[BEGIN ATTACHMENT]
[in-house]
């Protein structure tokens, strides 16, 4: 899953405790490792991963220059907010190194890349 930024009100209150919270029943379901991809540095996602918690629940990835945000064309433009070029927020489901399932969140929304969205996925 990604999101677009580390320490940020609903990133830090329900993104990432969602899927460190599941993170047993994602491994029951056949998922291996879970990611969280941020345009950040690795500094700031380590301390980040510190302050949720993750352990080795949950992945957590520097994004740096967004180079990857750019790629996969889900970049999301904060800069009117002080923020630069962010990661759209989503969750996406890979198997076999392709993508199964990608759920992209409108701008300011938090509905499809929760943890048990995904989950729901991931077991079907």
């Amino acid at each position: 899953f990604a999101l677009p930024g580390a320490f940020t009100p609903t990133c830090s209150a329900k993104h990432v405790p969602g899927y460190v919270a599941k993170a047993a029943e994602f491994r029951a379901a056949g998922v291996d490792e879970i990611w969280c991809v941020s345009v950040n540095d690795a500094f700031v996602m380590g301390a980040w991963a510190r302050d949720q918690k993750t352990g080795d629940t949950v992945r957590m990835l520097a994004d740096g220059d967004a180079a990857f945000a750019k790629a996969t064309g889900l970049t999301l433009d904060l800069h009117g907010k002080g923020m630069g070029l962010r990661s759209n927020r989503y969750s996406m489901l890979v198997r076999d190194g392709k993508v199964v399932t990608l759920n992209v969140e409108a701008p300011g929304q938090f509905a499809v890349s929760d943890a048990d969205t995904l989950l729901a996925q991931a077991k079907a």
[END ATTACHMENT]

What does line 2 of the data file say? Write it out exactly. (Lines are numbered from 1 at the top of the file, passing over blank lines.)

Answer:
């Protein structure tokens, strides 16, 4: 899953405790490792991963220059907010190194890349 930024009100209150919270029943379901991809540095996602918690629940990835945000064309433009070029927020489901399932969140929304969205996925 990604999101677009580390320490940020609903990133830090329900993104990432969602899927460190599941993170047993994602491994029951056949998922291996879970990611969280941020345009950040690795500094700031380590301390980040510190302050949720993750352990080795949950992945957590520097994004740096967004180079990857750019790629996969889900970049999301904060800069009117002080923020630069962010990661759209989503969750996406890979198997076999392709993508199964990608759920992209409108701008300011938090509905499809929760943890048990995904989950729901991931077991079907």